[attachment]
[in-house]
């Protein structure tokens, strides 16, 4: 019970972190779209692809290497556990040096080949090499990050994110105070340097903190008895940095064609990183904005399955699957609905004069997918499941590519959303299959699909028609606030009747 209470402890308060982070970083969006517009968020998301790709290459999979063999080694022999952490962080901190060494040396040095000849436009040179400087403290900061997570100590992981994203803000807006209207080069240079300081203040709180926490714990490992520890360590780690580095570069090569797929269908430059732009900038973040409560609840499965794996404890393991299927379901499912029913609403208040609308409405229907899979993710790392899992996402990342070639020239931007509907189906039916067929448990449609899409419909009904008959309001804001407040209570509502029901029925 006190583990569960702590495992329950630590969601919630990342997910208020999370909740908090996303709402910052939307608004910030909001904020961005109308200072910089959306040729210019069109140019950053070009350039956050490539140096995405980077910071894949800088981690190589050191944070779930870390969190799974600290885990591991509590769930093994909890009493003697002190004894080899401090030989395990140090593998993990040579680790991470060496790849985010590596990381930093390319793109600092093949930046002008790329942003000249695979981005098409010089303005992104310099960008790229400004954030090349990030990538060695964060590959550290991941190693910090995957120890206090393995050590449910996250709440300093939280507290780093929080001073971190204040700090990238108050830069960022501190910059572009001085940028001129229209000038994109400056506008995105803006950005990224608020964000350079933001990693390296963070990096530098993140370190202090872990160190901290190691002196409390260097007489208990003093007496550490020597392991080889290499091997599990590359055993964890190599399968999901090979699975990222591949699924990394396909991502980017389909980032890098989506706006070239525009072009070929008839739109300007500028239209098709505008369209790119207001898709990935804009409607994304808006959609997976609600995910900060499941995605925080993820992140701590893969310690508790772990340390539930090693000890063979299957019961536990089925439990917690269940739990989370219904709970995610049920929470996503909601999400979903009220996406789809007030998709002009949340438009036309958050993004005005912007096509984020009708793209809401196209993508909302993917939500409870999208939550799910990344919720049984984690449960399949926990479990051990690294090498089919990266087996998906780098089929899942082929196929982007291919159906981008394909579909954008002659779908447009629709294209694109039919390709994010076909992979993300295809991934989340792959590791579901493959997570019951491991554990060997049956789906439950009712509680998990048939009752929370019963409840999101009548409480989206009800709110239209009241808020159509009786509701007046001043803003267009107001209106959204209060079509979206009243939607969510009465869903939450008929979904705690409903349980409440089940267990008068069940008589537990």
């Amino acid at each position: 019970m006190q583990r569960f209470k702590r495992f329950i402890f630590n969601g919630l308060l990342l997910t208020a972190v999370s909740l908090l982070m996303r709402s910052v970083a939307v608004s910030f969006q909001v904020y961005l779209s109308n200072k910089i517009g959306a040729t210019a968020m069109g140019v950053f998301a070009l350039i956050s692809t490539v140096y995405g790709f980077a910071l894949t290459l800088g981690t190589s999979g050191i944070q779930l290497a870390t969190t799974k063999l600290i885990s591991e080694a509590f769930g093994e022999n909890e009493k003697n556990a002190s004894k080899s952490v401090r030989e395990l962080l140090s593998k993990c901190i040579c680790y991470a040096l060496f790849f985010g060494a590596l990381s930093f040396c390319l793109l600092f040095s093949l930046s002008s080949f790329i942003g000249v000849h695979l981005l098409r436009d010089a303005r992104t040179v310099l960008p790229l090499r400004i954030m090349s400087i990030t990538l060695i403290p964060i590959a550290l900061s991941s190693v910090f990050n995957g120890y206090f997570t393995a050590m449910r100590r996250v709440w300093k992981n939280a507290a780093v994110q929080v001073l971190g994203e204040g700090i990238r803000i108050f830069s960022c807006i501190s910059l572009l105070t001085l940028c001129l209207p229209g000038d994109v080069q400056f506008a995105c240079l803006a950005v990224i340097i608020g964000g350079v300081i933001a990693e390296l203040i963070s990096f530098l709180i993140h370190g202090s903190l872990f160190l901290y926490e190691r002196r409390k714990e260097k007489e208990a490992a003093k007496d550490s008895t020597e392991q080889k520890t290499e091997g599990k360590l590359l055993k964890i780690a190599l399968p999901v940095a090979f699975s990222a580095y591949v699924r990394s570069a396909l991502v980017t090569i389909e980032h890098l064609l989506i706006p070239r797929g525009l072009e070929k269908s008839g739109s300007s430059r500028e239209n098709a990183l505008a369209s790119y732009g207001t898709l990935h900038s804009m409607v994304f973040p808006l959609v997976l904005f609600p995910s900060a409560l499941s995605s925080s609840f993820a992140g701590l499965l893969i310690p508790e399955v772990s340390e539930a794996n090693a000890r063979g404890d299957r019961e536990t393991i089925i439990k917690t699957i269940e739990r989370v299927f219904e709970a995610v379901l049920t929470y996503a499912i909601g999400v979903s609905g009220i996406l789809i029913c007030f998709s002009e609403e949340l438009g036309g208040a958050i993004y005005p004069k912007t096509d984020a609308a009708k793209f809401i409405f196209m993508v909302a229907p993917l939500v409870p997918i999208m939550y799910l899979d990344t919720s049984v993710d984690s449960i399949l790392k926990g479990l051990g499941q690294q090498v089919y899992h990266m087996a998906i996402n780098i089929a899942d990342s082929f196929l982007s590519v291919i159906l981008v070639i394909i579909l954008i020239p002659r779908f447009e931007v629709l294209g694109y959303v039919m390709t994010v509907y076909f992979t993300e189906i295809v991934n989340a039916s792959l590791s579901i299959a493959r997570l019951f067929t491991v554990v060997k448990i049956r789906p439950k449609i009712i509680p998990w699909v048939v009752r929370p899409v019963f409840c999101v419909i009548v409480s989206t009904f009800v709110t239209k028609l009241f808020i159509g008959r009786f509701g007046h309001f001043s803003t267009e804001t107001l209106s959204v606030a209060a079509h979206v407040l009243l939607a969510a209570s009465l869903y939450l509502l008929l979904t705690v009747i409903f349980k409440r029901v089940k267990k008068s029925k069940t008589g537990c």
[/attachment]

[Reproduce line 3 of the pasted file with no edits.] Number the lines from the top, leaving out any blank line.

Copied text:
């Amino acid at each position: 019970m006190q583990r569960f209470k702590r495992f329950i402890f630590n969601g919630l308060l990342l997910t208020a972190v999370s909740l908090l982070m996303r709402s910052v970083a939307v608004s910030f969006q909001v904020y961005l779209s109308n200072k910089i517009g959306a040729t210019a968020m069109g140019v950053f998301a070009l350039i956050s692809t490539v140096y995405g790709f980077a910071l894949t290459l800088g981690t190589s999979g050191i944070q779930l290497a870390t969190t799974k063999l600290i885990s591991e080694a509590f769930g093994e022999n909890e009493k003697n556990a002190s004894k080899s952490v401090r030989e395990l962080l140090s593998k993990c901190i040579c680790y991470a040096l060496f790849f985010g060494a590596l990381s930093f040396c390319l793109l600092f040095s093949l930046s002008s080949f790329i942003g000249v000849h695979l981005l098409r436009d010089a303005r992104t040179v310099l960008p790229l090499r400004i954030m090349s400087i990030t990538l060695i403290p964060i590959a550290l900061s991941s190693v910090f990050n995957g120890y206090f997570t393995a050590m449910r100590r996250v709440w300093k992981n939280a507290a780093v994110q929080v001073l971190g994203e204040g700090i990238r803000i108050f830069s960022c807006i501190s910059l572009l105070t001085l940028c001129l209207p229209g000038d994109v080069q400056f506008a995105c240079l803006a950005v990224i340097i608020g964000g350079v300081i933001a990693e390296l203040i963070s990096f530098l709180i993140h370190g202090s903190l872990f160190l901290y926490e190691r002196r409390k714990e260097k007489e208990a490992a003093k007496d550490s008895t020597e392991q080889k520890t290499e091997g599990k360590l590359l055993k964890i780690a190599l399968p999901v940095a090979f699975s990222a580095y591949v699924r990394s570069a396909l991502v980017t090569i389909e980032h890098l064609l989506i706006p070239r797929g525009l072009e070929k269908s008839g739109s300007s430059r500028e239209n098709a990183l505008a369209s790119y732009g207001t898709l990935h900038s804009m409607v994304f973040p808006l959609v997976l904005f609600p995910s900060a409560l499941s995605s925080s609840f993820a992140g701590l499965l893969i310690p508790e399955v772990s340390e539930a794996n090693a000890r063979g404890d299957r019961e536990t393991i089925i439990k917690t699957i269940e739990r989370v299927f219904e709970a995610v379901l049920t929470y996503a499912i909601g999400v979903s609905g009220i996406l789809i029913c007030f998709s002009e609403e949340l438009g036309g208040a958050i993004y005005p004069k912007t096509d984020a609308a009708k793209f809401i409405f196209m993508v909302a229907p993917l939500v409870p997918i999208m939550y799910l899979d990344t919720s049984v993710d984690s449960i399949l790392k926990g479990l051990g499941q690294q090498v089919y899992h990266m087996a998906i996402n780098i089929a899942d990342s082929f196929l982007s590519v291919i159906l981008v070639i394909i579909l954008i020239p002659r779908f447009e931007v629709l294209g694109y959303v039919m390709t994010v509907y076909f992979t993300e189906i295809v991934n989340a039916s792959l590791s579901i299959a493959r997570l019951f067929t491991v554990v060997k448990i049956r789906p439950k449609i009712i509680p998990w699909v048939v009752r929370p899409v019963f409840c999101v419909i009548v409480s989206t009904f009800v709110t239209k028609l009241f808020i159509g008959r009786f509701g007046h309001f001043s803003t267009e804001t107001l209106s959204v606030a209060a079509h979206v407040l009243l939607a969510a209570s009465l869903y939450l509502l008929l979904t705690v009747i409903f349980k409440r029901v089940k267990k008068s029925k069940t008589g537990c």